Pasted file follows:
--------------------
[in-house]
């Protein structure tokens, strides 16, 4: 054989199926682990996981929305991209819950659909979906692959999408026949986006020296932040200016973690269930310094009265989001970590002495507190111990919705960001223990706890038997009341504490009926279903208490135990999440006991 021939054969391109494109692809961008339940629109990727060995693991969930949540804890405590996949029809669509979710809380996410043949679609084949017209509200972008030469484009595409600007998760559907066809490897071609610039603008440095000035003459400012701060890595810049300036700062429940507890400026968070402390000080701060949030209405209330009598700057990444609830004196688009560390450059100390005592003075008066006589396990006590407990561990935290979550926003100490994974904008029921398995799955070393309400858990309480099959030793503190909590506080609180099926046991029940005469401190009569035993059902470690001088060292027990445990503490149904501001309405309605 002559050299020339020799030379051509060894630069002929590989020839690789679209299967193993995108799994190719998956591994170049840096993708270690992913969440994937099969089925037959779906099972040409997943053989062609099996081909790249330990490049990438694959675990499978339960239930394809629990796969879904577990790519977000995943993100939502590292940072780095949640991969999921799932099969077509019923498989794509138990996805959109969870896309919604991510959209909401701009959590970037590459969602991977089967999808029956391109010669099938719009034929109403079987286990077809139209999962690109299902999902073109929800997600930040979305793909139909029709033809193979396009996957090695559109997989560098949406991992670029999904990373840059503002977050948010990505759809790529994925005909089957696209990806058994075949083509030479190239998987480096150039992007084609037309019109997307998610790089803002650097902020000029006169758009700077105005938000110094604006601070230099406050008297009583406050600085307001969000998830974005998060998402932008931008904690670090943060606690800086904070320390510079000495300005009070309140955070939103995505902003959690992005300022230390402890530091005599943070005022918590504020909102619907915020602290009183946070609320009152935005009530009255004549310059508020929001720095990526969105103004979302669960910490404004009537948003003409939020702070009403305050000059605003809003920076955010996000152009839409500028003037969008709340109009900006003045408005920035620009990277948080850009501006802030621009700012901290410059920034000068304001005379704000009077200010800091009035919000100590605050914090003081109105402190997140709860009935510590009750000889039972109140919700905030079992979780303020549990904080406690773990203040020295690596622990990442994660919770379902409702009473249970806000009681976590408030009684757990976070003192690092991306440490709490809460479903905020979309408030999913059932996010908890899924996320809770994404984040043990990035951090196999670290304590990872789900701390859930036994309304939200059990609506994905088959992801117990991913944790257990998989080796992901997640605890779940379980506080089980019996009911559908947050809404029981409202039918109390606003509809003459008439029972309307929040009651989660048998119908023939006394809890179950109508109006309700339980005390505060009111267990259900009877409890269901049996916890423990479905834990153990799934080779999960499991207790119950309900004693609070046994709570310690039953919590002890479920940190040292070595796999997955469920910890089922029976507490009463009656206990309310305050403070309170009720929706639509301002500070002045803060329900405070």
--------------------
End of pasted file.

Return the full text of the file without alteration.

[in-house]
């Protein structure tokens, strides 16, 4: 054989199926682990996981929305991209819950659909979906692959999408026949986006020296932040200016973690269930310094009265989001970590002495507190111990919705960001223990706890038997009341504490009926279903208490135990999440006991 021939054969391109494109692809961008339940629109990727060995693991969930949540804890405590996949029809669509979710809380996410043949679609084949017209509200972008030469484009595409600007998760559907066809490897071609610039603008440095000035003459400012701060890595810049300036700062429940507890400026968070402390000080701060949030209405209330009598700057990444609830004196688009560390450059100390005592003075008066006589396990006590407990561990935290979550926003100490994974904008029921398995799955070393309400858990309480099959030793503190909590506080609180099926046991029940005469401190009569035993059902470690001088060292027990445990503490149904501001309405309605 002559050299020339020799030379051509060894630069002929590989020839690789679209299967193993995108799994190719998956591994170049840096993708270690992913969440994937099969089925037959779906099972040409997943053989062609099996081909790249330990490049990438694959675990499978339960239930394809629990796969879904577990790519977000995943993100939502590292940072780095949640991969999921799932099969077509019923498989794509138990996805959109969870896309919604991510959209909401701009959590970037590459969602991977089967999808029956391109010669099938719009034929109403079987286990077809139209999962690109299902999902073109929800997600930040979305793909139909029709033809193979396009996957090695559109997989560098949406991992670029999904990373840059503002977050948010990505759809790529994925005909089957696209990806058994075949083509030479190239998987480096150039992007084609037309019109997307998610790089803002650097902020000029006169758009700077105005938000110094604006601070230099406050008297009583406050600085307001969000998830974005998060998402932008931008904690670090943060606690800086904070320390510079000495300005009070309140955070939103995505902003959690992005300022230390402890530091005599943070005022918590504020909102619907915020602290009183946070609320009152935005009530009255004549310059508020929001720095990526969105103004979302669960910490404004009537948003003409939020702070009403305050000059605003809003920076955010996000152009839409500028003037969008709340109009900006003045408005920035620009990277948080850009501006802030621009700012901290410059920034000068304001005379704000009077200010800091009035919000100590605050914090003081109105402190997140709860009935510590009750000889039972109140919700905030079992979780303020549990904080406690773990203040020295690596622990990442994660919770379902409702009473249970806000009681976590408030009684757990976070003192690092991306440490709490809460479903905020979309408030999913059932996010908890899924996320809770994404984040043990990035951090196999670290304590990872789900701390859930036994309304939200059990609506994905088959992801117990991913944790257990998989080796992901997640605890779940379980506080089980019996009911559908947050809404029981409202039918109390606003509809003459008439029972309307929040009651989660048998119908023939006394809890179950109508109006309700339980005390505060009111267990259900009877409890269901049996916890423990479905834990153990799934080779999960499991207790119950309900004693609070046994709570310690039953919590002890479920940190040292070595796999997955469920910890089922029976507490009463009656206990309310305050403070309170009720929706639509301002500070002045803060329900405070």